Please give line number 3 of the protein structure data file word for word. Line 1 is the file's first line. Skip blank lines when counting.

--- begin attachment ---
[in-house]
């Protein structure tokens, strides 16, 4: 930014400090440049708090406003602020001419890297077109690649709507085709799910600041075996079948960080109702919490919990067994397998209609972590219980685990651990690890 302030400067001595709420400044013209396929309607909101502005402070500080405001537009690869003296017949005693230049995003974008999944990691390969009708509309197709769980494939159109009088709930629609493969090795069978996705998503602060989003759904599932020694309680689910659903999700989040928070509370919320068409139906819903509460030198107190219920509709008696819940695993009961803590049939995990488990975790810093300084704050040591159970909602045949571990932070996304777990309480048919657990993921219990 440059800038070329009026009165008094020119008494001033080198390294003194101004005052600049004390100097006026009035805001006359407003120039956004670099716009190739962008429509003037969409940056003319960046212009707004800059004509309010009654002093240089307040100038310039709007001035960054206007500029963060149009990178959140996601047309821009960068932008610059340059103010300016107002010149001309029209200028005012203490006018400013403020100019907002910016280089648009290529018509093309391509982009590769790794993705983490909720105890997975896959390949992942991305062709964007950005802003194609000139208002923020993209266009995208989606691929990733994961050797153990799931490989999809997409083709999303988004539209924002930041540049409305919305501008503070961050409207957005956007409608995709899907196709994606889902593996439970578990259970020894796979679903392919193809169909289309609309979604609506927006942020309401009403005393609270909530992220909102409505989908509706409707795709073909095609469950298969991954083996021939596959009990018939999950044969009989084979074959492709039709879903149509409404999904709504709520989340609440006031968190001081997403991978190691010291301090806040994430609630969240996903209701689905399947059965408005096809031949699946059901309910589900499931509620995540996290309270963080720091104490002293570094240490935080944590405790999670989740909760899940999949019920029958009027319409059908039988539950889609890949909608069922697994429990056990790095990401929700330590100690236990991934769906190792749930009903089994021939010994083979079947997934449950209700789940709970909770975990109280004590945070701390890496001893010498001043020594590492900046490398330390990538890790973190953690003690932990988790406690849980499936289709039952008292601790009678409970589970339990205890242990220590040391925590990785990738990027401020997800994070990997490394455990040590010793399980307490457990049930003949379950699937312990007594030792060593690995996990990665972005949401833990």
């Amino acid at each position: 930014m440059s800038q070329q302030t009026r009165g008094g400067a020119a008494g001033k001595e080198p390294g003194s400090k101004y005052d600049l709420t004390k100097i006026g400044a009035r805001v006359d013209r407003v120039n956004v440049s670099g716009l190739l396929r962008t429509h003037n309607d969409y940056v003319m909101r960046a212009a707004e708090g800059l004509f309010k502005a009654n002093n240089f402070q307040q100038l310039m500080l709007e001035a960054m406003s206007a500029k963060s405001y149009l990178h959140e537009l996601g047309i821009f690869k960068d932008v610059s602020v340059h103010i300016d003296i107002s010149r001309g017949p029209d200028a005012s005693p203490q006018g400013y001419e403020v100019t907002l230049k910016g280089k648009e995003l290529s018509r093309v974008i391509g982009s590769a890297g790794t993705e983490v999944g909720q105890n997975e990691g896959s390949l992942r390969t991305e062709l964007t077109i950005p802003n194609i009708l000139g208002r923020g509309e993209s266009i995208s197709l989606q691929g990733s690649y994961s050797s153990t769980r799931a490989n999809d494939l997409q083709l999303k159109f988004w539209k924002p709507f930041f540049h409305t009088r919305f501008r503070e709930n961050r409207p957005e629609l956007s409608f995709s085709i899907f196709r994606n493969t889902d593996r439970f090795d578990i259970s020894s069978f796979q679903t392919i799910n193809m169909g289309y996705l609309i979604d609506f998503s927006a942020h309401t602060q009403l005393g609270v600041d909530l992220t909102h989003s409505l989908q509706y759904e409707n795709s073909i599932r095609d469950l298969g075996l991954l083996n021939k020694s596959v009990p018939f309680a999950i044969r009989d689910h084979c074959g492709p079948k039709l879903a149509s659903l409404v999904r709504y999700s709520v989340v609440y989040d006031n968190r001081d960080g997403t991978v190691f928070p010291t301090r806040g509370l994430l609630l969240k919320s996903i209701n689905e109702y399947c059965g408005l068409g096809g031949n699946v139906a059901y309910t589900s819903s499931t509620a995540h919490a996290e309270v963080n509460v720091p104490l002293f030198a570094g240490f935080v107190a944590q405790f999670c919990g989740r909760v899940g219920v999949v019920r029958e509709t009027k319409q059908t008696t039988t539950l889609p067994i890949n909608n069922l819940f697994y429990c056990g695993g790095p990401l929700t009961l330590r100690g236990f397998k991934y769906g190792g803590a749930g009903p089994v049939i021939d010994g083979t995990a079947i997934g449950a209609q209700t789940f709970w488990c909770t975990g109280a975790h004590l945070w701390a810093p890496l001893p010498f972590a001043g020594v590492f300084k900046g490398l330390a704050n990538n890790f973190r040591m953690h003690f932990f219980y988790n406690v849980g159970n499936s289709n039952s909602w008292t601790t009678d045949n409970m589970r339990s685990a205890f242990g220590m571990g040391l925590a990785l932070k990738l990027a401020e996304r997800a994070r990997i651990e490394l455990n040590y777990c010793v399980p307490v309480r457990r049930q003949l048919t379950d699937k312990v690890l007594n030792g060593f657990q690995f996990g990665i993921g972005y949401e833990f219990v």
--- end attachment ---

């Amino acid at each position: 930014m440059s800038q070329q302030t009026r009165g008094g400067a020119a008494g001033k001595e080198p390294g003194s400090k101004y005052d600049l709420t004390k100097i006026g400044a009035r805001v006359d013209r407003v120039n956004v440049s670099g716009l190739l396929r962008t429509h003037n309607d969409y940056v003319m909101r960046a212009a707004e708090g800059l004509f309010k502005a009654n002093n240089f402070q307040q100038l310039m500080l709007e001035a960054m406003s206007a500029k963060s405001y149009l990178h959140e537009l996601g047309i821009f690869k960068d932008v610059s602020v340059h103010i300016d003296i107002s010149r001309g017949p029209d200028a005012s005693p203490q006018g400013y001419e403020v100019t907002l230049k910016g280089k648009e995003l290529s018509r093309v974008i391509g982009s590769a890297g790794t993705e983490v999944g909720q105890n997975e990691g896959s390949l992942r390969t991305e062709l964007t077109i950005p802003n194609i009708l000139g208002r923020g509309e993209s266009i995208s197709l989606q691929g990733s690649y994961s050797s153990t769980r799931a490989n999809d494939l997409q083709l999303k159109f988004w539209k924002p709507f930041f540049h409305t009088r919305f501008r503070e709930n961050r409207p957005e629609l956007s409608f995709s085709i899907f196709r994606n493969t889902d593996r439970f090795d578990i259970s020894s069978f796979q679903t392919i799910n193809m169909g289309y996705l609309i979604d609506f998503s927006a942020h309401t602060q009403l005393g609270v600041d909530l992220t909102h989003s409505l989908q509706y759904e409707n795709s073909i599932r095609d469950l298969g075996l991954l083996n021939k020694s596959v009990p018939f309680a999950i044969r009989d689910h084979c074959g492709p079948k039709l879903a149509s659903l409404v999904r709504y999700s709520v989340v609440y989040d006031n968190r001081d960080g997403t991978v190691f928070p010291t301090r806040g509370l994430l609630l969240k919320s996903i209701n689905e109702y399947c059965g408005l068409g096809g031949n699946v139906a059901y309910t589900s819903s499931t509620a995540h919490a996290e309270v963080n509460v720091p104490l002293f030198a570094g240490f935080v107190a944590q405790f999670c919990g989740r909760v899940g219920v999949v019920r029958e509709t009027k319409q059908t008696t039988t539950l889609p067994i890949n909608n069922l819940f697994y429990c056990g695993g790095p990401l929700t009961l330590r100690g236990f397998k991934y769906g190792g803590a749930g009903p089994v049939i021939d010994g083979t995990a079947i997934g449950a209609q209700t789940f709970w488990c909770t975990g109280a975790h004590l945070w701390a810093p890496l001893p010498f972590a001043g020594v590492f300084k900046g490398l330390a704050n990538n890790f973190r040591m953690h003690f932990f219980y988790n406690v849980g159970n499936s289709n039952s909602w008292t601790t009678d045949n409970m589970r339990s685990a205890f242990g220590m571990g040391l925590a990785l932070k990738l990027a401020e996304r997800a994070r990997i651990e490394l455990n040590y777990c010793v399980p307490v309480r457990r049930q003949l048919t379950d699937k312990v690890l007594n030792g060593f657990q690995f996990g990665i993921g972005y949401e833990f219990v």